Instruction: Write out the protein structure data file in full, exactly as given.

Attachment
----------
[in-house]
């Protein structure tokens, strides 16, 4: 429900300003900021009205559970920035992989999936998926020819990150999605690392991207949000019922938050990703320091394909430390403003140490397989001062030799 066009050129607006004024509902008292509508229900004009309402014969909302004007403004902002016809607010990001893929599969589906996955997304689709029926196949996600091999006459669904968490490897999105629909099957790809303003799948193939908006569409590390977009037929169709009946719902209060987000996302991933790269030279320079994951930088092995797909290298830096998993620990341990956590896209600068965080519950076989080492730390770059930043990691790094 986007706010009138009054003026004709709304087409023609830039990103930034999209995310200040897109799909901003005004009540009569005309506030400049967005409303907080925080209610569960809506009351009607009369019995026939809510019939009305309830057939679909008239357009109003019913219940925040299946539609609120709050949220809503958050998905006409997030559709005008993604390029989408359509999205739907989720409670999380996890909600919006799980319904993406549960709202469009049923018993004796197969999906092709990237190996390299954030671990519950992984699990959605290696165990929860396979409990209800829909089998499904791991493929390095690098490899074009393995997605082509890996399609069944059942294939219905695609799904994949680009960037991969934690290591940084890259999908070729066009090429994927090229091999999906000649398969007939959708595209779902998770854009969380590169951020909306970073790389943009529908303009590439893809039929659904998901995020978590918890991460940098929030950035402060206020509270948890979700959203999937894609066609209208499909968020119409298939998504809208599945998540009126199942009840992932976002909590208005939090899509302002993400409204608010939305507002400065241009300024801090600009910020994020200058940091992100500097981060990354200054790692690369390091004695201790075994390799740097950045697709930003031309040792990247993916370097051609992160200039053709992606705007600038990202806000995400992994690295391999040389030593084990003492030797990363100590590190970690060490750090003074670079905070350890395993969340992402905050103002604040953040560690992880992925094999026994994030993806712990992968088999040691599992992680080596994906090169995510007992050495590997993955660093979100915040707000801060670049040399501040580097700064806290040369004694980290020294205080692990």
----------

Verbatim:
[in-house]
């Protein structure tokens, strides 16, 4: 429900300003900021009205559970920035992989999936998926020819990150999605690392991207949000019922938050990703320091394909430390403003140490397989001062030799 066009050129607006004024509902008292509508229900004009309402014969909302004007403004902002016809607010990001893929599969589906996955997304689709029926196949996600091999006459669904968490490897999105629909099957790809303003799948193939908006569409590390977009037929169709009946719902209060987000996302991933790269030279320079994951930088092995797909290298830096998993620990341990956590896209600068965080519950076989080492730390770059930043990691790094 986007706010009138009054003026004709709304087409023609830039990103930034999209995310200040897109799909901003005004009540009569005309506030400049967005409303907080925080209610569960809506009351009607009369019995026939809510019939009305309830057939679909008239357009109003019913219940925040299946539609609120709050949220809503958050998905006409997030559709005008993604390029989408359509999205739907989720409670999380996890909600919006799980319904993406549960709202469009049923018993004796197969999906092709990237190996390299954030671990519950992984699990959605290696165990929860396979409990209800829909089998499904791991493929390095690098490899074009393995997605082509890996399609069944059942294939219905695609799904994949680009960037991969934690290591940084890259999908070729066009090429994927090229091999999906000649398969007939959708595209779902998770854009969380590169951020909306970073790389943009529908303009590439893809039929659904998901995020978590918890991460940098929030950035402060206020509270948890979700959203999937894609066609209208499909968020119409298939998504809208599945998540009126199942009840992932976002909590208005939090899509302002993400409204608010939305507002400065241009300024801090600009910020994020200058940091992100500097981060990354200054790692690369390091004695201790075994390799740097950045697709930003031309040792990247993916370097051609992160200039053709992606705007600038990202806000995400992994690295391999040389030593084990003492030797990363100590590190970690060490750090003074670079905070350890395993969340992402905050103002604040953040560690992880992925094999026994994030993806712990992968088999040691599992992680080596994906090169995510007992050495590997993955660093979100915040707000801060670049040399501040580097700064806290040369004694980290020294205080692990």